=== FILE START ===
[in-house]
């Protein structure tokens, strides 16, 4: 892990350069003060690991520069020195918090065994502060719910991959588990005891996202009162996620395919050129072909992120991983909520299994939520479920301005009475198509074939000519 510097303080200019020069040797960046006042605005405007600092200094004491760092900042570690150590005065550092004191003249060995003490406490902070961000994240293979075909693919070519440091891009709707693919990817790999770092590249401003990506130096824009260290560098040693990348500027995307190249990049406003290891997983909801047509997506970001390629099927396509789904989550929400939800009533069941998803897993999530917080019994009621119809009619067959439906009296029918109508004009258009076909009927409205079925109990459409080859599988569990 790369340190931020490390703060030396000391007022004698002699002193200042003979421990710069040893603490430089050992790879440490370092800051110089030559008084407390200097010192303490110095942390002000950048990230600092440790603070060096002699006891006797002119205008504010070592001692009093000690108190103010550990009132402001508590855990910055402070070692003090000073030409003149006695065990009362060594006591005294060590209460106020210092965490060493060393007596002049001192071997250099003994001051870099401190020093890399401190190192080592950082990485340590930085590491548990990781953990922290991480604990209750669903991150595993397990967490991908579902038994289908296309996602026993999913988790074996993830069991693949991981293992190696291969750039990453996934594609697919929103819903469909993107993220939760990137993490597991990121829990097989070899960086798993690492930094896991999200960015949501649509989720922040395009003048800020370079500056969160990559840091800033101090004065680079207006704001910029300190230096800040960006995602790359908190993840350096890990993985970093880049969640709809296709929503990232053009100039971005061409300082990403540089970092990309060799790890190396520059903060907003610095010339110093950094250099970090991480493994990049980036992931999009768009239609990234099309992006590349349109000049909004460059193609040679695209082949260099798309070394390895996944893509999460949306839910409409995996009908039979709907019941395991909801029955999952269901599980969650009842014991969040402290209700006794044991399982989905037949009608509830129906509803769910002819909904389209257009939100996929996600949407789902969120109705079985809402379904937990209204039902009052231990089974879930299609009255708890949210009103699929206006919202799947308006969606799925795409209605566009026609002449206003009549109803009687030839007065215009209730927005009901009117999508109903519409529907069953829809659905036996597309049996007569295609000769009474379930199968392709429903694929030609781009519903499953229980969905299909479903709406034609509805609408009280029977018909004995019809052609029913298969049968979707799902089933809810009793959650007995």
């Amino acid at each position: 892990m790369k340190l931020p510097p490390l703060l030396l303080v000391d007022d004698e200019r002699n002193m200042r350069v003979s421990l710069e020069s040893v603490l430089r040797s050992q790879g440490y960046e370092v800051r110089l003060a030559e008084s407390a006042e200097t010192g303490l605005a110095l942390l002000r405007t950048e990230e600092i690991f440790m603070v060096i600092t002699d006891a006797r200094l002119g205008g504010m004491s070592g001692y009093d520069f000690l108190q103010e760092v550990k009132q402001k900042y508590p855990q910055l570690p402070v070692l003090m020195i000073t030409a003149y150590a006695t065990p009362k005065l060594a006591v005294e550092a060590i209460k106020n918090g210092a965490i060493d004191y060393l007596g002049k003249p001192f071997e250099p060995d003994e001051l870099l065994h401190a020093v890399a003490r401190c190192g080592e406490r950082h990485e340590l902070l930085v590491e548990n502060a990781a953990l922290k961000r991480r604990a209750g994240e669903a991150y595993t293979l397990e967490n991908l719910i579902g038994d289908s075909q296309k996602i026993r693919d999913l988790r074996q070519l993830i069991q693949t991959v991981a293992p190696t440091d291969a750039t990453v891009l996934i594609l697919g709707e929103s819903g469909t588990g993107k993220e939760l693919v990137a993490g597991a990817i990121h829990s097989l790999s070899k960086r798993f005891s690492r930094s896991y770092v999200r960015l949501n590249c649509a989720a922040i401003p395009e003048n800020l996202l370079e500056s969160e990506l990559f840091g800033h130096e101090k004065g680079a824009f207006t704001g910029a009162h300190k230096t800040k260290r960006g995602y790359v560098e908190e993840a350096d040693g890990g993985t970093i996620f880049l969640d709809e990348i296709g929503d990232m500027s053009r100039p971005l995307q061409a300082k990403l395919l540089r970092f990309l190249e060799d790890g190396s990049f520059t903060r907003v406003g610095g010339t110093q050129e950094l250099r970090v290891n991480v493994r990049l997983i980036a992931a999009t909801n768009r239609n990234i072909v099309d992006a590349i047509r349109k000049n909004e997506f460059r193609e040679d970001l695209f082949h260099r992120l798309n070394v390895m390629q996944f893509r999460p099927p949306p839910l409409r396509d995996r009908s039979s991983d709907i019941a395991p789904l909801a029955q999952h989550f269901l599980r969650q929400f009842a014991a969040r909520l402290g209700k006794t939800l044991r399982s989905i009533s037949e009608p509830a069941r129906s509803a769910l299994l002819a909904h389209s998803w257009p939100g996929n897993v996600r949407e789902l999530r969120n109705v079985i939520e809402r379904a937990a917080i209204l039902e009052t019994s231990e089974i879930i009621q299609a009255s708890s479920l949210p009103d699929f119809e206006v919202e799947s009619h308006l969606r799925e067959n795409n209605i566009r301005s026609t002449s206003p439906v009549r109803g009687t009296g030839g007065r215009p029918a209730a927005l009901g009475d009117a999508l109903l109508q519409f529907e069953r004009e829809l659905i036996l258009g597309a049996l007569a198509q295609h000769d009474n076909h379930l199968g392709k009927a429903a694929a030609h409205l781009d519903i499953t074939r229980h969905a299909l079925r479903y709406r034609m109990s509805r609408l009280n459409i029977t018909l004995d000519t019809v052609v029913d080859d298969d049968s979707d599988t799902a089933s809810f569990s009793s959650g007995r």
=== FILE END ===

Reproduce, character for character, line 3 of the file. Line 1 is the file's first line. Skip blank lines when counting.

């Amino acid at each position: 892990m790369k340190l931020p510097p490390l703060l030396l303080v000391d007022d004698e200019r002699n002193m200042r350069v003979s421990l710069e020069s040893v603490l430089r040797s050992q790879g440490y960046e370092v800051r110089l003060a030559e008084s407390a006042e200097t010192g303490l605005a110095l942390l002000r405007t950048e990230e600092i690991f440790m603070v060096i600092t002699d006891a006797r200094l002119g205008g504010m004491s070592g001692y009093d520069f000690l108190q103010e760092v550990k009132q402001k900042y508590p855990q910055l570690p402070v070692l003090m020195i000073t030409a003149y150590a006695t065990p009362k005065l060594a006591v005294e550092a060590i209460k106020n918090g210092a965490i060493d004191y060393l007596g002049k003249p001192f071997e250099p060995d003994e001051l870099l065994h401190a020093v890399a003490r401190c190192g080592e406490r950082h990485e340590l902070l930085v590491e548990n502060a990781a953990l922290k961000r991480r604990a209750g994240e669903a991150y595993t293979l397990e967490n991908l719910i579902g038994d289908s075909q296309k996602i026993r693919d999913l988790r074996q070519l993830i069991q693949t991959v991981a293992p190696t440091d291969a750039t990453v891009l996934i594609l697919g709707e929103s819903g469909t588990g993107k993220e939760l693919v990137a993490g597991a990817i990121h829990s097989l790999s070899k960086r798993f005891s690492r930094s896991y770092v999200r960015l949501n590249c649509a989720a922040i401003p395009e003048n800020l996202l370079e500056s969160e990506l990559f840091g800033h130096e101090k004065g680079a824009f207006t704001g910029a009162h300190k230096t800040k260290r960006g995602y790359v560098e908190e993840a350096d040693g890990g993985t970093i996620f880049l969640d709809e990348i296709g929503d990232m500027s053009r100039p971005l995307q061409a300082k990403l395919l540089r970092f990309l190249e060799d790890g190396s990049f520059t903060r907003v406003g610095g010339t110093q050129e950094l250099r970090v290891n991480v493994r990049l997983i980036a992931a999009t909801n768009r239609n990234i072909v099309d992006a590349i047509r349109k000049n909004e997506f460059r193609e040679d970001l695209f082949h260099r992120l798309n070394v390895m390629q996944f893509r999460p099927p949306p839910l409409r396509d995996r009908s039979s991983d709907i019941a395991p789904l909801a029955q999952h989550f269901l599980r969650q929400f009842a014991a969040r909520l402290g209700k006794t939800l044991r399982s989905i009533s037949e009608p509830a069941r129906s509803a769910l299994l002819a909904h389209s998803w257009p939100g996929n897993v996600r949407e789902l999530r969120n109705v079985i939520e809402r379904a937990a917080i209204l039902e009052t019994s231990e089974i879930i009621q299609a009255s708890s479920l949210p009103d699929f119809e206006v919202e799947s009619h308006l969606r799925e067959n795409n209605i566009r301005s026609t002449s206003p439906v009549r109803g009687t009296g030839g007065r215009p029918a209730a927005l009901g009475d009117a999508l109903l109508q519409f529907e069953r004009e829809l659905i036996l258009g597309a049996l007569a198509q295609h000769d009474n076909h379930l199968g392709k009927a429903a694929a030609h409205l781009d519903i499953t074939r229980h969905a299909l079925r479903y709406r034609m109990s509805r609408l009280n459409i029977t018909l004995d000519t019809v052609v029913d080859d298969d049968s979707d599988t799902a089933s809810f569990s009793s959650g007995r």